His gaze moved over her and she had to fight not to squirm. She was wearing dark trousers and scuffed boots beneath a loose-fitting T-shirt, and a dark jacket as much to cover herself in this conservative part of the world as to block the faint chill in the air, hinting at the coming fall night. She'd twisted her long hair back, but the long day had coaxed some of it down again, strands falling forward messily and making her feel much younger than her twenty-five years.
Cleo didn't want to ask herself why, exactly, she wished there was something more in his dark gaze then. Something to match that heat inside her.
He flipped open her wallet and looked inside. "You are a very long way from Ohio."
"I'm traveling," she said, and her voice sounded strange. Huskier than usual. Raw, somehow. "Backpacking."
She didn't want to admit that, for some reason. For a hundred reasons. But he lifted his gaze from her wallet and the license he was presumably studying, and she felt hot. Caught.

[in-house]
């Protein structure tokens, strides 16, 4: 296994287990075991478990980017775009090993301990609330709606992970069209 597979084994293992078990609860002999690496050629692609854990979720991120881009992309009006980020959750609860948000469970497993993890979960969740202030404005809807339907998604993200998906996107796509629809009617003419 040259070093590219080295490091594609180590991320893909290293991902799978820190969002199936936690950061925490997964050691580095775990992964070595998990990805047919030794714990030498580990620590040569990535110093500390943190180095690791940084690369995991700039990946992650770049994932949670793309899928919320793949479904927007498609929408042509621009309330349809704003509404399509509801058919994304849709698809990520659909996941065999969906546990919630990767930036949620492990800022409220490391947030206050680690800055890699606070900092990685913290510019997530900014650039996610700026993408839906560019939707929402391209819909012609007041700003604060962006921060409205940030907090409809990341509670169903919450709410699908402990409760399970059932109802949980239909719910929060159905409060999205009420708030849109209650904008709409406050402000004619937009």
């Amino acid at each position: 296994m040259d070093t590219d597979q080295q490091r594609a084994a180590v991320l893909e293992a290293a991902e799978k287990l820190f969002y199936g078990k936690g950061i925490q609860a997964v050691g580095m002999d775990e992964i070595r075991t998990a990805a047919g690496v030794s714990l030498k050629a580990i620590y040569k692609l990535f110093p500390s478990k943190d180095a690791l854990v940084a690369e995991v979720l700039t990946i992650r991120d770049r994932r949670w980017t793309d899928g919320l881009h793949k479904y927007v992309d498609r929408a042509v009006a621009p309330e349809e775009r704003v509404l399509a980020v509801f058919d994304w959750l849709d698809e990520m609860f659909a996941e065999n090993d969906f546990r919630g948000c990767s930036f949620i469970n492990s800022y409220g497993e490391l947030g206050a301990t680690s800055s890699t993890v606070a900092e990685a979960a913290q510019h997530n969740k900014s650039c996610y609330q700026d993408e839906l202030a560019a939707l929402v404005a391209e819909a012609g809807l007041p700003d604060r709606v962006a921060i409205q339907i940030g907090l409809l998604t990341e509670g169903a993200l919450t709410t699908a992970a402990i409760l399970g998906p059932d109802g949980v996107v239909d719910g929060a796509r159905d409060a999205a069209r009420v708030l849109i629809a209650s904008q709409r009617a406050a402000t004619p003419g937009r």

"Yes," she said, fighting to sound normal. "It's been six months. I fly home in two weeks."
And the truth was, she didn't want to go back. Not yet. Maybe not ever.
"Unless, of course, you find yourself detained," he said, as if he could read her mind.
She frowned. "Why would I find myself detained?"
"A prison sentence would be considered a lenient penalty in this country for a foreign national caught in the act of kidnapping a member of the sultan's family," he said, almost casually.
It was undoubtedly suicidal to scowl at this man. But Cleo only thought about that after she did it.
"I didn't kidnap anyone. Your sister ran in front of my car. Should I have flattened her beneath my tires?" She didn't remember herself so much as see that incredulous expression on his face, and she coughed once. Delicately. "I thought I was helping. And also not committing vehicular manslaughter."